Liver function test: What is it and what does it reveal?

Looking at the liver from a body-mind perspective, the liver — or should that be LIVE-r? — is the organ viewed as the seat of anger and primitive emotions. The many sayings around the liver make one wonder how much our ancestors knew about the body: “She is so full of bile” or “I was so angry I could feel my bile rise”. 

The quote by William James, “Is life worth living? It all depends on the liver”, is a nice play on the importance of the liver in our lives.

It is quite common to do a liver function test when checking general health. When you have digestive, weight or hormonal issues, or when taking certain chronic medications, such tests can be done more frequently. But what does a liver function test look for and what do the results mean?

Elevated levels of liver enzymes some cause for concern

It is worth noting that elevated levels can be influenced by normal physiological changes in the body and that the amount of elevation also plays a role in the interpretation of the results. This is also why your doctor will explain and interpret it for you.

In a liver function test different aspects of the liver is tested, so breaking it up in the groups tested for makes it easier to understand. When looking at liver function test analyses, abnormalities can be divided into three main patterns.

  1. Hepatocellular (involving liver cell) pattern: Related to disproportionate elevation in AST+ALT in relation to alkaline phosphatase (possible causes are alcohol abuse, drugs, non-alcoholic fatty liver disease, viral hepatitis);
  2. Cholestatic (bile flow interference) pattern: Related to disproportionate elevation in alkaline phosphatase in relation to AST+ALT (possible causes could be gallstones, drugs and cancer); and
  3. Isolated Hyperbilirubinaemia (impaired bilirubin transport after conjugation): Elevated bilirubin levels with normal AST+ALT and alkaline phosphatase (possible causes could be viruses, alcohol and autoimmune disorders).

Liver ABC’s: Telling your AST’s apart from your ALT’s

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A healthy liver is vital for overall physical health. Image: Adobe Stock

The aminotransferases AST (aspartate aminotransferase) and ALT (alanine aminotransferase) help in the recognition of liver cell diseases and injury. When checking for hepatitis (a disease that causes inflammation of the liver) your doctor will look closely at these two readings.

ALT is an enzyme (a protein that brings about biological changes) in the liver that helps convert proteins into energy for the liver. An increase could mean liver damage. AST is an enzyme that helps metabolise amino acids (breakdown and removal of ammonia). An increase could mean liver damage, liver disease or muscle damage.

The role of other liver enzymes

Alkaline phosphatase ALP is an enzyme found in the liver and bone that breaks down proteins. An increase could mean liver damage or disease, a blocked bile duct or bone disease.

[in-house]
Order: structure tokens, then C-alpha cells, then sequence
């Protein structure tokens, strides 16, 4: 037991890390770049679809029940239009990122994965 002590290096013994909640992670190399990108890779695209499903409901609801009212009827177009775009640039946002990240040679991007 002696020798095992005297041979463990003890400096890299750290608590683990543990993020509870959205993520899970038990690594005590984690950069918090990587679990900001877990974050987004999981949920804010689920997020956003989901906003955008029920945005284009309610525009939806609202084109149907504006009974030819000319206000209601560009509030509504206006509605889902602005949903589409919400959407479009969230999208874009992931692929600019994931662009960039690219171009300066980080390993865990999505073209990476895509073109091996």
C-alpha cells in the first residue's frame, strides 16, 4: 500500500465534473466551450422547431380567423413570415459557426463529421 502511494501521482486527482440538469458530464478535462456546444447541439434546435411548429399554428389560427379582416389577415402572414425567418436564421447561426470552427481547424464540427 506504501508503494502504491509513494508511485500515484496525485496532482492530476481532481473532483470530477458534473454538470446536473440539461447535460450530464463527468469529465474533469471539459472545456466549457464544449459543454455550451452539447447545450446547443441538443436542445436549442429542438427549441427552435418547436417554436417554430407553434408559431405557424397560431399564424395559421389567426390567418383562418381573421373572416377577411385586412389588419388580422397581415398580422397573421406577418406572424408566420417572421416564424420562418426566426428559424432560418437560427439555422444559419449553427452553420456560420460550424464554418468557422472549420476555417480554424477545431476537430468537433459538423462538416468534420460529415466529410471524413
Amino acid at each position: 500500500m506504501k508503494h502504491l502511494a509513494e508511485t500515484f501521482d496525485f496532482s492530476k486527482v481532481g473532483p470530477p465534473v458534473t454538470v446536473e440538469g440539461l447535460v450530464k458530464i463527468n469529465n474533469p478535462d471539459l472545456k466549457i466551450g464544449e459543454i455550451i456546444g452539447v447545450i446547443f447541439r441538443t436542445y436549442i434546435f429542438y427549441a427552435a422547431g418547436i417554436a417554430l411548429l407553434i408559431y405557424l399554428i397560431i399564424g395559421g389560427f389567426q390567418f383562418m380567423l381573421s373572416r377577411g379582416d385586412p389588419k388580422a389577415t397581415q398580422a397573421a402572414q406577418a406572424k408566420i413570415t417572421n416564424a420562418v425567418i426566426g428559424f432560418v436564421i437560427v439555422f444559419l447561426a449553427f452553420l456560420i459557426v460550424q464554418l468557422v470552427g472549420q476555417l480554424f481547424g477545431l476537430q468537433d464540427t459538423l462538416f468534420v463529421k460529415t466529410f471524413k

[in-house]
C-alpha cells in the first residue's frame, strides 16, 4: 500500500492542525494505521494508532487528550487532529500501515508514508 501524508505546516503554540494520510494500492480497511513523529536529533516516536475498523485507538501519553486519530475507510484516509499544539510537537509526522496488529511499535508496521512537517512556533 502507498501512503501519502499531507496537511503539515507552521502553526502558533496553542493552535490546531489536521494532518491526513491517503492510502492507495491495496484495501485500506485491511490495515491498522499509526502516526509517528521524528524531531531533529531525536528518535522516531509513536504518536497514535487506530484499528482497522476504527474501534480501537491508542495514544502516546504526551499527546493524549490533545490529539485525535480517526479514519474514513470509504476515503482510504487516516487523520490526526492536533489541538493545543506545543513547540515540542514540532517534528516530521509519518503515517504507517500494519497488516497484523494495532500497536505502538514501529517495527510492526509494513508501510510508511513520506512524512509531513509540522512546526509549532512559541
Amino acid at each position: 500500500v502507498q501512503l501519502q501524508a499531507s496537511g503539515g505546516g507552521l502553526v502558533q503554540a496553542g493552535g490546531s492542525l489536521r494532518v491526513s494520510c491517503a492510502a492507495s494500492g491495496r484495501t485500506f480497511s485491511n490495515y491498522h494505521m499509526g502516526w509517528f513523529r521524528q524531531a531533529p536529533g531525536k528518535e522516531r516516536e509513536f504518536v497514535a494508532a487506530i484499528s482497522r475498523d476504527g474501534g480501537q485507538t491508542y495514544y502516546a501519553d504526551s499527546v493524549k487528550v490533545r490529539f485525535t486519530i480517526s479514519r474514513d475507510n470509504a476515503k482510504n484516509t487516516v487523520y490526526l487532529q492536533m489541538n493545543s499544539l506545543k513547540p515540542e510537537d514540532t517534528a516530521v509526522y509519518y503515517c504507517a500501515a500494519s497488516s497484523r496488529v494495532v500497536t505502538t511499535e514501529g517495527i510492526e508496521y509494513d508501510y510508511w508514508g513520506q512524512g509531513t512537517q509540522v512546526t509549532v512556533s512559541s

Albumin and Total Protein: Albumin is a protein made in the liver. Reduced levels of albumin and total protein may indicate liver damage or disease.

Bilirubin is produced by the normal breakdown of red blood cells. After passing through the liver it is excreted in the stool. Increased levels might indicate liver damage, liver disease or anaemia.

Gamma-glutamyltransferase (GGT) is a enzyme found in the blood that, when elevated, may indicate liver damage and bile duct damage. L-lactate dehydrogenase (LD), on the other hand, is an enzyme found in the liver which may indicate liver damage.

Prothrombin time (PT) is the time it takes for your blood to clot. If it is increased you could have liver damage, but it can also be because of blood thinning medications.

How to keep your liver healthy

The liver can be affected by lifestyle choices, drug use (both prescribed and recreational), viruses, bacteria and toxins in the environment. There is not a one-size-fits-all answer.

There are certain factors that will improve general liver health and that is what you can pursue. Losing weight if necessary, moderate exercise, managing diabetes and a healthy diet with a large percentage being plant-based with good fats and whole grains, reducing caffeine and avoiding alcohol are all worth pursuing.

Holistic treatments for liver issues

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Ginger and beetroot can nutritionally aid the liver. Image: Adobe Stock

Holistic approaches need to be tailored by the specifics of the liver issue and, as always, speaking with your primary healthcare practitioner is essential in the total management of your condition.

The colour yellow supports stomach and liver function. Herbs and supplements can, depending on your liver condition, cause aggravation, and thus need to be taken with care. Herbs like dandelion, milk thistle, artichoke leaf, tumeric root and yellow dock root can be considered.

Foods like ginger and beetroot, green tea, blueberries, cranberries and prickly pears contain liver-supporting compounds. Supplements to support a healthy liver include Vitamins A,D,E and B12, and the micronutrient Molybdenum.

ALSO READ: Fatty liver disease: What it is and what you can do to manage it

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